Ripping Ideas Off

(sorry for the late post)

Yes, you read that right. Authors are stealing ideas from works of the past and changing them, making them their own by putting their own twist on it. Oh, woe!

Since this has been happening for as long as people have been writing (and being published), I really don’t see the avenue people are trying to take when they cry foul after another author writes a story which may be similar to something someone else had already written. I, for one, did not flip out after I saw that John Scalzi took a concept I alluded to in Corruptor and ran with it in his latest work, Locked In. I don’t own the idea of a virtual reality being used in books (and I’d be stupid to try and claim it, since Neil Stephenson did something similar awhile back in this little book you may have heard of, called Snow Crash), and quite frankly, I wouldn’t want to try to claim it anyways, because stifling ideas and trying to claim tropes is a Bad Thing (TM).

You see what I did there?

Part of the complete and utter coolness of being an author is taking some random idea and putting your own spin on it. Seriously, seeing something done and then putting your own spin on it stretches back to the time of Shakespeare and before (probably). So for anyone to try to claim an idea and say that nobody else can write it is, well, absurd. An author can copyright their characters, for example, and names of fictional lands. But for an author to claim, oh, Shakespeare himself as their own creation is on a lot of illicit drugs. Tropes are there for a reason, and it’s absurd to think that any one author can claim a trope.

Yes, a trope. You may have heard of them? They’re those things that people use with regularity and nobody bats an eye because we expect it. Kind of how in the old Star Trek series, if your name is Ensign Bob, you wear a redshirt and you are going on an away mission with Kirk, McCoy and Spock, the odds of your imminent death are at about 100%. Tropes are fun to play with and play against, and for anyone trying to claim a type of trope as their own is… well, you see where I’m going with this, don’t you?

So I ask you, gentle reader (hah!!!) — what sort of person tries to copyright a trope that they did not originally create, and attack anyone who wants to put their own spin on a trope they themselves have borrowed from elsewhere?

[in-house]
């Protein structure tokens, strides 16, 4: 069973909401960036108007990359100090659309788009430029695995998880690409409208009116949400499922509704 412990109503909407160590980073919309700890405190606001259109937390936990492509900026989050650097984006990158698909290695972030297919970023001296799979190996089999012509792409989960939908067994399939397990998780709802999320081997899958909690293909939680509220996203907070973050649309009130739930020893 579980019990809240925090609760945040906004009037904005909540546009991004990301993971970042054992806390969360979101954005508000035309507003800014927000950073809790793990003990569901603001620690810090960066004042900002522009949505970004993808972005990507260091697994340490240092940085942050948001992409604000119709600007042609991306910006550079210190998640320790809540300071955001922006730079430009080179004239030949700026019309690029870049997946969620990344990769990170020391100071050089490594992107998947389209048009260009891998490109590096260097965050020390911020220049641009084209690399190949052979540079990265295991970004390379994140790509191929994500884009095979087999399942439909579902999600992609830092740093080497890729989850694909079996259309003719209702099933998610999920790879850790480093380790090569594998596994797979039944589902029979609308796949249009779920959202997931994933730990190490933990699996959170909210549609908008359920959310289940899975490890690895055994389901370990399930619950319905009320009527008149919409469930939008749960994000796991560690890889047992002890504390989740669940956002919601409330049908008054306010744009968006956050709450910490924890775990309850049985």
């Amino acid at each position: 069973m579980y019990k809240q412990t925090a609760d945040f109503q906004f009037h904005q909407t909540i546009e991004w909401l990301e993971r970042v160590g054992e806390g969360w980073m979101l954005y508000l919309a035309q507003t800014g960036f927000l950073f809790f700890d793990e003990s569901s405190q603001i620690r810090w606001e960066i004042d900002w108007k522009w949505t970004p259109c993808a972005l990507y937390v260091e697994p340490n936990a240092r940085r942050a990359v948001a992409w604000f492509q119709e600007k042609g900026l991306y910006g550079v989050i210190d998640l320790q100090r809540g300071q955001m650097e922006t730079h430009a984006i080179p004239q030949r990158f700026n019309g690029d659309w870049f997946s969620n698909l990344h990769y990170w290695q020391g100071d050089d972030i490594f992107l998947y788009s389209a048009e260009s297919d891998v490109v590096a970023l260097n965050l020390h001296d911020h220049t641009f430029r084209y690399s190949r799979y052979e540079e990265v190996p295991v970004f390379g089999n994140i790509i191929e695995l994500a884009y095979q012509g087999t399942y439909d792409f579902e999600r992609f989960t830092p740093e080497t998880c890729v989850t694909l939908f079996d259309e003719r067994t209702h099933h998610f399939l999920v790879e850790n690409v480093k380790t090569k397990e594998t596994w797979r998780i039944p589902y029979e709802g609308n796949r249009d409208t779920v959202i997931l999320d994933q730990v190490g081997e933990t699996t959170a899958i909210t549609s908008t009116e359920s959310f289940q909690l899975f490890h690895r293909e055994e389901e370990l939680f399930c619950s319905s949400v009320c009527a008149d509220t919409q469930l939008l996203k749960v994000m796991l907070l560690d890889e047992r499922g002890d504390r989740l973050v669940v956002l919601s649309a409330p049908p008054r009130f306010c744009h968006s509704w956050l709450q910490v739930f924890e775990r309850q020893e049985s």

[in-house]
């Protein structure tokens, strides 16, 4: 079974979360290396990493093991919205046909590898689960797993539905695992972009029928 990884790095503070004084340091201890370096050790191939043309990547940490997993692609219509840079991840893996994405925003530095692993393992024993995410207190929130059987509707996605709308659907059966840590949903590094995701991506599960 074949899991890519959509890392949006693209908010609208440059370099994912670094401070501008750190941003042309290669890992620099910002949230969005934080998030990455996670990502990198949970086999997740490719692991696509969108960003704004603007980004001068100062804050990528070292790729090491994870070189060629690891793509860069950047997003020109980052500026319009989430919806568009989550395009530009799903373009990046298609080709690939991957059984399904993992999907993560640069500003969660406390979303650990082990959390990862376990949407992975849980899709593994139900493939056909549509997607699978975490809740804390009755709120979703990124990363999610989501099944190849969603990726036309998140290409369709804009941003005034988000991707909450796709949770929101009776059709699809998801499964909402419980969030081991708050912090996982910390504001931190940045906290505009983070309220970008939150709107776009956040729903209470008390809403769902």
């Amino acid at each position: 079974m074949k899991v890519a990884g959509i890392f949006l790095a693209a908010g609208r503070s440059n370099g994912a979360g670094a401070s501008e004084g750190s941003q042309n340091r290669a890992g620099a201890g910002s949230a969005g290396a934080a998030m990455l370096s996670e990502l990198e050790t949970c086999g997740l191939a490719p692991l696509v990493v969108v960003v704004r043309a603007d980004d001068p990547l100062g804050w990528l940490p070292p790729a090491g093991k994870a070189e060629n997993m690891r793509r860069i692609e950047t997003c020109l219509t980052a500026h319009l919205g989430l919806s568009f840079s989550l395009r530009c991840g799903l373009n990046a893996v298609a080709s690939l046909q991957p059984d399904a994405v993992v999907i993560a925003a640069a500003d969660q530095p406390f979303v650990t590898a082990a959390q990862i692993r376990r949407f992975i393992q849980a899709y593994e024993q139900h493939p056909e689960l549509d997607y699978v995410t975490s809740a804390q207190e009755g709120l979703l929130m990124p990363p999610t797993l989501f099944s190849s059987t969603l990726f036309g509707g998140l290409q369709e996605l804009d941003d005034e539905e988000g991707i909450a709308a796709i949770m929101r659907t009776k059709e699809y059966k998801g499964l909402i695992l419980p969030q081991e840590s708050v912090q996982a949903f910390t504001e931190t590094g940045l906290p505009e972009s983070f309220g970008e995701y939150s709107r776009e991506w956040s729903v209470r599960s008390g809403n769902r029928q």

Probably the same kind of person who is totally cool with predatory contracts, if you ask me.

Look, authors typically aren’t going to try and stab each other in the back. We usually are trying to help other writers out because, deep down, we’re all fans of reading, and if someone new comes along and can tell a story, does it really matter if their tropes borrow the basis of ideas from other places? As much grief as I give Stephanie Meyer about sparkly vampires, it’s still a different take on a bloodsucking parasitical creature of evil (I have my own opinions of the vampire community, and I do believe the words “stake tartar” comes to mind) and one she did well enough to parlay that into enough money to do whatever she wants for the rest of her life. She played on a trope (seductive vampire) and targeted the YA and female audience, much like Anne Rice did in the late 80’s to mid 90’s. Did Anne Rice threaten to sue Meyers for “stealing” the trope of seductive vampires? I doubt it. Did the previous writers of British boarding school novels try to sue J. K. Rowling for using that trope to write Harry Potter (thanks for reminding me of this example, Sarah)? Heck no. They probably saw an uptick in sales from readers looking for something akin to Harry Potter when the series started to get popular (see Charlie Bone and Artemis Fowl for examples).

Tropes are there for us all to twist and play with. So don’t be a jerk and try to say you own a trope when (in Soviet Russia) the trope owns you.

Jason Cordova writes books. Really, people pay him to do this. It’s odd. He also blogs irregularly, and runs a book review site. His latest book, Murder World: Kaiju Dawn, is out and he believes you should buy it and gift it to the Firefly fan in the house. They’ll thank you for it.

62 thoughts on “Ripping Ideas Off

  1. I took a creative writing course years ago – the prof said “Bad authors copy ideas from other authors. Good authors steal them wholesale.” Been trying to live up to this concept ever since.

      1. If you’re talking about writers complaining about other writers “stealing their ideas”, I think it’s rare for professional writers to do so.

        On the other hand, there have been cases where the writer believes that somebody else “stole” his/her characters/worlds.